I designed the "Archetype Cards" as an alternative to a booklet, a collectors item of sorts (and a way to meet the fans at shows randomly) and a dear friend of my family, Mike Sportes (filthmart.net) drew the amazing cover image. It all came together like magic and we were off to the races. The funny thing about it all is that it's actually cheaper to manufacture because there is no plastic involved.

Tell me a little bit about the game on ShooterJennings.com.

I've always programmed my own web sites basically out of necessity. I never had enough money to pay a pro to do the sites and I've always been a geek at heart so it's always been a fun extension of my creativity. The game began as a basic website and as I kept building it I realized how cool it could be to try and make a full blown experience out of the site instead of just the normal web depot. I was a huge fan of PC adventure games in the 80's and 90's. I lost a lot of sleep over games like Space Quest, King's Quest etc... There was one in particular I was remembering while I was programming it called Rise of the Dragon that I really was kind of emulating. It took me about 6 months to complete and no one (that I know of) has reached the end and gotten the prize that awaits them! Still me and my friends have tested and beat it so I know it can be done!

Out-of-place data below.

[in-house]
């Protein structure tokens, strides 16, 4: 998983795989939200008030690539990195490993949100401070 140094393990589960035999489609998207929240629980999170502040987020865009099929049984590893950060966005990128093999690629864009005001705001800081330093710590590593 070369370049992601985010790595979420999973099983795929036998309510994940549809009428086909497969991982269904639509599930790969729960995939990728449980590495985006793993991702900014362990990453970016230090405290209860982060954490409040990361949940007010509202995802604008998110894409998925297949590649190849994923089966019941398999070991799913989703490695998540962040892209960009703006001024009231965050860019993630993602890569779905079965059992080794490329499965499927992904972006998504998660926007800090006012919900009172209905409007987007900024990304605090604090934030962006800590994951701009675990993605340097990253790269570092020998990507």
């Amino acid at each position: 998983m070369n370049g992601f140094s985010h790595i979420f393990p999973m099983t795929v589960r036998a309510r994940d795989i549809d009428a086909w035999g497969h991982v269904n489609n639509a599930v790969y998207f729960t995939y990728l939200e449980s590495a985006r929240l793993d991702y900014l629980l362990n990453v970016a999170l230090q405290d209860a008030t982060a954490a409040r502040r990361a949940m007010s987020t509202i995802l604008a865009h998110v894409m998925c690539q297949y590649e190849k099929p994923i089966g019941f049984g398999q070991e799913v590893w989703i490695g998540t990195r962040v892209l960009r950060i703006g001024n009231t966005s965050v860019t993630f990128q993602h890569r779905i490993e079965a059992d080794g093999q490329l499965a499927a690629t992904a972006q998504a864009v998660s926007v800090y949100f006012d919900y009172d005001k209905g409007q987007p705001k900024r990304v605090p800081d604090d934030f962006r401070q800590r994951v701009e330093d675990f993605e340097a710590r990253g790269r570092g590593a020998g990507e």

You have worked with Tom Morello in the past, both on his album and on stage. How did you meet him?

Tom is one of my closest friends in Los Angeles. I met him right when I moved there with my old band Stargunn about 10 years ago. He was old friends with my then-manager Sean Ricigliano and he began coming to our shows. He produced an unreleased EP on Stargunn and has been a great friend and support to me for all these years. I look up to his musical knowledge and his philosophy on riffs and arrangements. He is truly of a Master Class and wields magic and ferocious strength in his guitar and words. And his unending devotion to making the world a better place is nothing short of heroic.

Is there any chance that the Stargunn material will ever be re-released to the fans?

Ha! I saw that review on our first record! We've talked about re-releasing it, but I feel like anyone who still cares has already copied it and passed it on! Maybe one day when we play a reunion where we all perform via satellite from our separate locations, we will release the fury that was Stargunn upon the world!

It was recently announced that you would be the music supervisor for an FX TV show called Outlaw Country. How did that come about and what will your duties consist of?